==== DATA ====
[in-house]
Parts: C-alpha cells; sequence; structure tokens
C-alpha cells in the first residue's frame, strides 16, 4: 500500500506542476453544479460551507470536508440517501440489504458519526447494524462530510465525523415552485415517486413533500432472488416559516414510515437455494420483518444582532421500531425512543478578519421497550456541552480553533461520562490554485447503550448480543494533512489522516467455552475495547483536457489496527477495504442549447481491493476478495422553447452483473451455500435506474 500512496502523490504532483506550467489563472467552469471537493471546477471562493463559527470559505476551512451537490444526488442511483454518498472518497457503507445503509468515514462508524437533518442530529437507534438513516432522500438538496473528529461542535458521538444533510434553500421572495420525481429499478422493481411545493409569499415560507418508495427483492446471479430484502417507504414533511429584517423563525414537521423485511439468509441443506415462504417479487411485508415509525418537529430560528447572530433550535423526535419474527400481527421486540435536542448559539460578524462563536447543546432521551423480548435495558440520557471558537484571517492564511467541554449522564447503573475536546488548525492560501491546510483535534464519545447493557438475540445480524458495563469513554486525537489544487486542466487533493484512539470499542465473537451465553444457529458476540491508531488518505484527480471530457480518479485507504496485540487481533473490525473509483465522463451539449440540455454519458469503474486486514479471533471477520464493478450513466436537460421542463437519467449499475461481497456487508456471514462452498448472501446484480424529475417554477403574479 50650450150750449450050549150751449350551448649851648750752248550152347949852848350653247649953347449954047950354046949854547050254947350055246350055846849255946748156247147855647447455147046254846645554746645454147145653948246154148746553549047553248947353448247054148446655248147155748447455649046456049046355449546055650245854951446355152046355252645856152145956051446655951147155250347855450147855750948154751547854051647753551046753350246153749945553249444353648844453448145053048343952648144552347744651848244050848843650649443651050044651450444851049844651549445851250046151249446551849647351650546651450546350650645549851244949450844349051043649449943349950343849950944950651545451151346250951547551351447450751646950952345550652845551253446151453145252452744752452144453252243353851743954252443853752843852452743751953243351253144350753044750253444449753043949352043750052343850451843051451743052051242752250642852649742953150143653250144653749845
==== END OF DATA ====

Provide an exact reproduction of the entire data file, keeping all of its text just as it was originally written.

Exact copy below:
[in-house]
Parts: C-alpha cells; sequence; structure tokens
C-alpha cells in the first residue's frame, strides 16, 4: 500500500506542476453544479460551507470536508440517501440489504458519526447494524462530510465525523415552485415517486413533500432472488416559516414510515437455494420483518444582532421500531425512543478578519421497550456541552480553533461520562490554485447503550448480543494533512489522516467455552475495547483536457489496527477495504442549447481491493476478495422553447452483473451455500435506474 500512496502523490504532483506550467489563472467552469471537493471546477471562493463559527470559505476551512451537490444526488442511483454518498472518497457503507445503509468515514462508524437533518442530529437507534438513516432522500438538496473528529461542535458521538444533510434553500421572495420525481429499478422493481411545493409569499415560507418508495427483492446471479430484502417507504414533511429584517423563525414537521423485511439468509441443506415462504417479487411485508415509525418537529430560528447572530433550535423526535419474527400481527421486540435536542448559539460578524462563536447543546432521551423480548435495558440520557471558537484571517492564511467541554449522564447503573475536546488548525492560501491546510483535534464519545447493557438475540445480524458495563469513554486525537489544487486542466487533493484512539470499542465473537451465553444457529458476540491508531488518505484527480471530457480518479485507504496485540487481533473490525473509483465522463451539449440540455454519458469503474486486514479471533471477520464493478450513466436537460421542463437519467449499475461481497456487508456471514462452498448472501446484480424529475417554477403574479 50650450150750449450050549150751449350551448649851648750752248550152347949852848350653247649953347449954047950354046949854547050254947350055246350055846849255946748156247147855647447455147046254846645554746645454147145653948246154148746553549047553248947353448247054148446655248147155748447455649046456049046355449546055650245854951446355152046355252645856152145956051446655951147155250347855450147855750948154751547854051647753551046753350246153749945553249444353648844453448145053048343952648144552347744651848244050848843650649443651050044651450444851049844651549445851250046151249446551849647351650546651450546350650645549851244949450844349051043649449943349950343849950944950651545451151346250951547551351447450751646950952345550652845551253446151453145252452744752452144453252243353851743954252443853752843852452743751953243351253144350753044750253444449753043949352043750052343850451843051451743052051242752250642852649742953150143653250144653749845